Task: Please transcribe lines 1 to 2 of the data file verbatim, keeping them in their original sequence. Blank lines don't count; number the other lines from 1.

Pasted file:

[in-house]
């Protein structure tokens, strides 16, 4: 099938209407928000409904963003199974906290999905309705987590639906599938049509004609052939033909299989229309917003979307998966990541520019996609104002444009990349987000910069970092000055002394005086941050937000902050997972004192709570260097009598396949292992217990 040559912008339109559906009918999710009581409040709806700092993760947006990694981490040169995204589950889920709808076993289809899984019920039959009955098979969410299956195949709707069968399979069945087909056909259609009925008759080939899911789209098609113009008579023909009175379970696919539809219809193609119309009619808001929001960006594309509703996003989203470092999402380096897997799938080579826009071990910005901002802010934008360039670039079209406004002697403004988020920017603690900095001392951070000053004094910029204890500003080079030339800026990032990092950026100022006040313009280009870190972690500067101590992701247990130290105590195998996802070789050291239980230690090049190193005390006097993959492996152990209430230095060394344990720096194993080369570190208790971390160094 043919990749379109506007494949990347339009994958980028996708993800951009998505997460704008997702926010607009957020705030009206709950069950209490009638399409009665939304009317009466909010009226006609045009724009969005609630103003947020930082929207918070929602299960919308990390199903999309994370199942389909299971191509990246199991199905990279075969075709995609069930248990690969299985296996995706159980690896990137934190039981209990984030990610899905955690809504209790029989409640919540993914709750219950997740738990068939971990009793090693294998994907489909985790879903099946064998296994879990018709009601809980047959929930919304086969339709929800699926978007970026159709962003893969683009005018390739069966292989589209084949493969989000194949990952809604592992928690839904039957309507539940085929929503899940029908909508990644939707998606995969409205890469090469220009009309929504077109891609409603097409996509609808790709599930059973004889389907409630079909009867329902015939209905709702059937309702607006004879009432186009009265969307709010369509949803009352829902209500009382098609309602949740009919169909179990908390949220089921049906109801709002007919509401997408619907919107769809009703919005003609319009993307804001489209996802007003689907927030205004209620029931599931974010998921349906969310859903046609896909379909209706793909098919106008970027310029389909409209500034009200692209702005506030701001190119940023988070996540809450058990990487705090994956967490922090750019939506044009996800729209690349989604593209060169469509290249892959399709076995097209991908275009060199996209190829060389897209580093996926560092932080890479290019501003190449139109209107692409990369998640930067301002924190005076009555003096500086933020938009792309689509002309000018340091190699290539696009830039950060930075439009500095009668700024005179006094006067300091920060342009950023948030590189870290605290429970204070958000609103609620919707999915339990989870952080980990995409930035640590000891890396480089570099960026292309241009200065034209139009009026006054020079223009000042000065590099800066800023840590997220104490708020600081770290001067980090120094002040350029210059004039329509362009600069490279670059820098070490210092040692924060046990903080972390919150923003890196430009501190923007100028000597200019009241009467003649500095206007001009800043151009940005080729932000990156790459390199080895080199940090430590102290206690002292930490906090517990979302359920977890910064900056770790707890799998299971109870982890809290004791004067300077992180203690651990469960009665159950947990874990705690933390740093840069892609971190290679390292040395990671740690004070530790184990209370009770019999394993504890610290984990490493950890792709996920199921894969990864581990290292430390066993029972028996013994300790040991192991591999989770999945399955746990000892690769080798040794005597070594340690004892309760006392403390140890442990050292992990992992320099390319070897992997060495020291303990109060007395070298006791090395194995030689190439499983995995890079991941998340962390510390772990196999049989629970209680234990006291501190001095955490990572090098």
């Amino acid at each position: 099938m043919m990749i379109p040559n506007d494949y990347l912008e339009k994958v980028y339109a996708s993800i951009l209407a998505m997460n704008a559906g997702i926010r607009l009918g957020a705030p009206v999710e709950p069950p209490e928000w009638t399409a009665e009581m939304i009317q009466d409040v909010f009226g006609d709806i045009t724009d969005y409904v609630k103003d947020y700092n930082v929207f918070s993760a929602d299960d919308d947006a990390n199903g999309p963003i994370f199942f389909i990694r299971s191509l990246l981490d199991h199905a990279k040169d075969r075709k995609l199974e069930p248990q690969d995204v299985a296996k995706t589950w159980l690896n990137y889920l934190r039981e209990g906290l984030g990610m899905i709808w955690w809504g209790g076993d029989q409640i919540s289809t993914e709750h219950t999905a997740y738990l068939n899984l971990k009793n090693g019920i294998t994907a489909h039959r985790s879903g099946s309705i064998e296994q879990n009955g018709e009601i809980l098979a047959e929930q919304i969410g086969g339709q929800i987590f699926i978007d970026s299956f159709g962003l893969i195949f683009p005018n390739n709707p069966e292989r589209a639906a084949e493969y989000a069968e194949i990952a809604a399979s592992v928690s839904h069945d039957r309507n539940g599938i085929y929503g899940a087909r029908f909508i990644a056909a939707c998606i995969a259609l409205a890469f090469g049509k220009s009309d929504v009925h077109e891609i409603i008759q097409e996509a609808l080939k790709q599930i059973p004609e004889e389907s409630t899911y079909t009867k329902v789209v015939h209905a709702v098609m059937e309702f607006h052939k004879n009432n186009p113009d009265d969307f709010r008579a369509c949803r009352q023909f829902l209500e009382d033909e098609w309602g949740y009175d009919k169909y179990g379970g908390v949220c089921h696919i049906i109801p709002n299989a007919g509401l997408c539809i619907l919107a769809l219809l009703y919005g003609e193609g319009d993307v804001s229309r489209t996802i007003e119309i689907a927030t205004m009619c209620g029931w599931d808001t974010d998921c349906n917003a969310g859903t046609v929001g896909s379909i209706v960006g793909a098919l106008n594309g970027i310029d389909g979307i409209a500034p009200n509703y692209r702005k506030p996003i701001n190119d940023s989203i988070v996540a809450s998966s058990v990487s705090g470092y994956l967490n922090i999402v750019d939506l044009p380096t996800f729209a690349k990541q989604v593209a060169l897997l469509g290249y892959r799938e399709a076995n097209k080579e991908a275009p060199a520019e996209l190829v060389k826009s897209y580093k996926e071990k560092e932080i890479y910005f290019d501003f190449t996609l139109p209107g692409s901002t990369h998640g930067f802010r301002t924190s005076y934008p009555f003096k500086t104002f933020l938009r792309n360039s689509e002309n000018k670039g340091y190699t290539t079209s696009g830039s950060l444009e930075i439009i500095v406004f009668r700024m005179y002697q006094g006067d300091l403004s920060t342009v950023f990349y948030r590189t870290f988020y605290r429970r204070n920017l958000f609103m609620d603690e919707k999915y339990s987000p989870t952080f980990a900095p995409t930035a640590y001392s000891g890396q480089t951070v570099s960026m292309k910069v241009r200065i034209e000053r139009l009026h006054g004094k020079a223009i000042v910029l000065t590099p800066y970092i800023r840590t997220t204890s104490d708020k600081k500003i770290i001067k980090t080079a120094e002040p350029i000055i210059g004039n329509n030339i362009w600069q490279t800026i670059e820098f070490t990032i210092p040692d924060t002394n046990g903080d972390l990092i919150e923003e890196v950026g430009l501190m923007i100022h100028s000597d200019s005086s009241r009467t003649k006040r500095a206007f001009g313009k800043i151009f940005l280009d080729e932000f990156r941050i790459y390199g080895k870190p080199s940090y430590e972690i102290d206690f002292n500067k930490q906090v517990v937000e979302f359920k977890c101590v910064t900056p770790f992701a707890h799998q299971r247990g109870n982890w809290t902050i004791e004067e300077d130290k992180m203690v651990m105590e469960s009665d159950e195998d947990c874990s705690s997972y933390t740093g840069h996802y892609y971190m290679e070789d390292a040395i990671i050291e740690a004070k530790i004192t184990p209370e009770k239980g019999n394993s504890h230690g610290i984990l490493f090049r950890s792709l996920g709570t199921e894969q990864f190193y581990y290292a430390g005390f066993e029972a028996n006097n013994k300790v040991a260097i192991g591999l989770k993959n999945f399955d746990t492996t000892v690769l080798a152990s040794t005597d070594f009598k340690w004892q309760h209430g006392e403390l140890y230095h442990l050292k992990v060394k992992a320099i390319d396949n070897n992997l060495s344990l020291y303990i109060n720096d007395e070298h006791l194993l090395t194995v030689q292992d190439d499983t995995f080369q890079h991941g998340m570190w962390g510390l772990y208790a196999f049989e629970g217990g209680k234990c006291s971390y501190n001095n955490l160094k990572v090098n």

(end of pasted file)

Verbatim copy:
[in-house]
């Protein structure tokens, strides 16, 4: 099938209407928000409904963003199974906290999905309705987590639906599938049509004609052939033909299989229309917003979307998966990541520019996609104002444009990349987000910069970092000055002394005086941050937000902050997972004192709570260097009598396949292992217990 040559912008339109559906009918999710009581409040709806700092993760947006990694981490040169995204589950889920709808076993289809899984019920039959009955098979969410299956195949709707069968399979069945087909056909259609009925008759080939899911789209098609113009008579023909009175379970696919539809219809193609119309009619808001929001960006594309509703996003989203470092999402380096897997799938080579826009071990910005901002802010934008360039670039079209406004002697403004988020920017603690900095001392951070000053004094910029204890500003080079030339800026990032990092950026100022006040313009280009870190972690500067101590992701247990130290105590195998996802070789050291239980230690090049190193005390006097993959492996152990209430230095060394344990720096194993080369570190208790971390160094 043919990749379109506007494949990347339009994958980028996708993800951009998505997460704008997702926010607009957020705030009206709950069950209490009638399409009665939304009317009466909010009226006609045009724009969005609630103003947020930082929207918070929602299960919308990390199903999309994370199942389909299971191509990246199991199905990279075969075709995609069930248990690969299985296996995706159980690896990137934190039981209990984030990610899905955690809504209790029989409640919540993914709750219950997740738990068939971990009793090693294998994907489909985790879903099946064998296994879990018709009601809980047959929930919304086969339709929800699926978007970026159709962003893969683009005018390739069966292989589209084949493969989000194949990952809604592992928690839904039957309507539940085929929503899940029908909508990644939707998606995969409205890469090469220009009309929504077109891609409603097409996509609808790709599930059973004889389907409630079909009867329902015939209905709702059937309702607006004879009432186009009265969307709010369509949803009352829902209500009382098609309602949740009919169909179990908390949220089921049906109801709002007919509401997408619907919107769809009703919005003609319009993307804001489209996802007003689907927030205004209620029931599931974010998921349906969310859903046609896909379909209706793909098919106008970027310029389909409209500034009200692209702005506030701001190119940023988070996540809450058990990487705090994956967490922090750019939506044009996800729209690349989604593209060169469509290249892959399709076995097209991908275009060199996209190829060389897209580093996926560092932080890479290019501003190449139109209107692409990369998640930067301002924190005076009555003096500086933020938009792309689509002309000018340091190699290539696009830039950060930075439009500095009668700024005179006094006067300091920060342009950023948030590189870290605290429970204070958000609103609620919707999915339990989870952080980990995409930035640590000891890396480089570099960026292309241009200065034209139009009026006054020079223009000042000065590099800066800023840590997220104490708020600081770290001067980090120094002040350029210059004039329509362009600069490279670059820098070490210092040692924060046990903080972390919150923003890196430009501190923007100028000597200019009241009467003649500095206007001009800043151009940005080729932000990156790459390199080895080199940090430590102290206690002292930490906090517990979302359920977890910064900056770790707890799998299971109870982890809290004791004067300077992180203690651990469960009665159950947990874990705690933390740093840069892609971190290679390292040395990671740690004070530790184990209370009770019999394993504890610290984990490493950890792709996920199921894969990864581990290292430390066993029972028996013994300790040991192991591999989770999945399955746990000892690769080798040794005597070594340690004892309760006392403390140890442990050292992990992992320099390319070897992997060495020291303990109060007395070298006791090395194995030689190439499983995995890079991941998340962390510390772990196999049989629970209680234990006291501190001095955490990572090098």